Buying Groceries Online: A Discriminating Guide
Online grocers want us to abandon the supermarket. Is it worth making the switch?
SINCE THE DAWN of the internet age, we’ve been told that the iconic American grocery store will soon disappear. Huge stores that stock 40,000-plus items make as much sense today as a Tower Records, the theory goes. But grocery stores have remained largely impervious to the digital revolution—even in the wake of Amazon’s 2017 purchase of Whole Foods. Only about 3% of groceries are currently bought online. Food doesn’t travel as easily as an MP3 file, and habits, especially when it comes to something as intimate as food, are hard to break.
That doesn’t mean that companies aren’t trying. As we wait for Amazon—or anyone, really—to crack two-hour delivery, a crop of new online grocers is trying to win our attention. Some try to compete on price; others push organic to set themselves apart. Almost all focus exclusively on packaged foods, which don’t spoil and don’t require lots of unsustainable cold packs.
‘Habits, when it comes to something as intimate as food, are hard to break.’
But do these services offer enough to convert us to online grocery shopping? Is it worth buying packaged goods online if you still have to go to the store to buy produce anyway? And since many have annual fees, will you actually save money using them? The unsatisfying answer: It depends on what you buy and how often you cook and shop. We surveyed the landscape, tested staples and compared prices so you can find a service that works for you.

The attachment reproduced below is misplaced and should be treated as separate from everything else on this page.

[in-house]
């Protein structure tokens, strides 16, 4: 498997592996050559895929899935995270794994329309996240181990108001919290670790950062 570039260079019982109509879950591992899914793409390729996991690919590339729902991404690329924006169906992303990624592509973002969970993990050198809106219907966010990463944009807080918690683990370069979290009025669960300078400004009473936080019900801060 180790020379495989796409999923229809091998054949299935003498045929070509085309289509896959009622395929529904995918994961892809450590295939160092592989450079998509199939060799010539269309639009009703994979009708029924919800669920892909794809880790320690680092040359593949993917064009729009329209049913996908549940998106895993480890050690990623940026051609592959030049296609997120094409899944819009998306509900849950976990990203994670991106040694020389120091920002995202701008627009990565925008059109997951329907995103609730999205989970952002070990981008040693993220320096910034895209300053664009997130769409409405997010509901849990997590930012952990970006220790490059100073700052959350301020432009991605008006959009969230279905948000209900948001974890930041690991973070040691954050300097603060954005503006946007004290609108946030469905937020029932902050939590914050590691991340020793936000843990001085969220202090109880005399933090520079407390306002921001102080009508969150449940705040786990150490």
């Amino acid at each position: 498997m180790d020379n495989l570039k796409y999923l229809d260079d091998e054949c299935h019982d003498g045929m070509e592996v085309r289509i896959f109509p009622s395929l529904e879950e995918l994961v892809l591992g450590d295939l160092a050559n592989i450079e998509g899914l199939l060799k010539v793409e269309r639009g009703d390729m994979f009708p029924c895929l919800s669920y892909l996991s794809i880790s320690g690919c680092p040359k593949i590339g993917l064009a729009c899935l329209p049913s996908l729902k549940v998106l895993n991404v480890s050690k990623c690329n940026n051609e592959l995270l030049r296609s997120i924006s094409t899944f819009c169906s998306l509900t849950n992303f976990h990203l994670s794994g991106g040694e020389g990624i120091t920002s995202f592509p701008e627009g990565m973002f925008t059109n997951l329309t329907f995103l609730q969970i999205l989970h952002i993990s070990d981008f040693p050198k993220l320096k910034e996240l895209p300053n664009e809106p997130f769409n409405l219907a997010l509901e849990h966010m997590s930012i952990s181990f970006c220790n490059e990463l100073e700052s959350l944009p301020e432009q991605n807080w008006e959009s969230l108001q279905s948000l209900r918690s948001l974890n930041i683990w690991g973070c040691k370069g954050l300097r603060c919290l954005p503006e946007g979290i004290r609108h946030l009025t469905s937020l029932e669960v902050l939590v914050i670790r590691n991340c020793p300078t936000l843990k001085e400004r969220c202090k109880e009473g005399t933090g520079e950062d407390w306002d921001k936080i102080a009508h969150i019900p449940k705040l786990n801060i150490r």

The Offer: $60 annual subscription fee after free 30-day trial; free shipping over $49
Variety and quality define the Thrive brand. This service offers a massive selection, very well curated. You can find everything from rice noodles and snack bars to baking mixes and organic coconut oil—even wine. The quality of the items I tested was universally high. After years of buying maple syrup at Trader Joe’s I was reminded what really good Vermont syrup (from Coombs Family Farms) tastes like (layers of caramel versus just sweet). Thrive’s house olive oil was round and buttery.
Thrive lets you shop “by diet,” meaning you can filter for only organic, say, or keto-friendly foods, a neat trick. Meat and fish—notably not available from competing services—come from pedigreed suppliers. My all-wild seafood box, with salmon, cod, shrimp and scallops, was as good as what they offer at my very expensive boutique fishmonger. (Shipping seafood requires cold packs, but Thrive does not use an excessive amount.)
Thrive certainly isn’t the least expensive. But if you’re trying to move most of your shopping online, it’s the best choice. And don’t fret the annual membership fee: If you don’t “save” $60 by the end of the year, you get a store credit for the remainder.
Source: The Wall Street Journal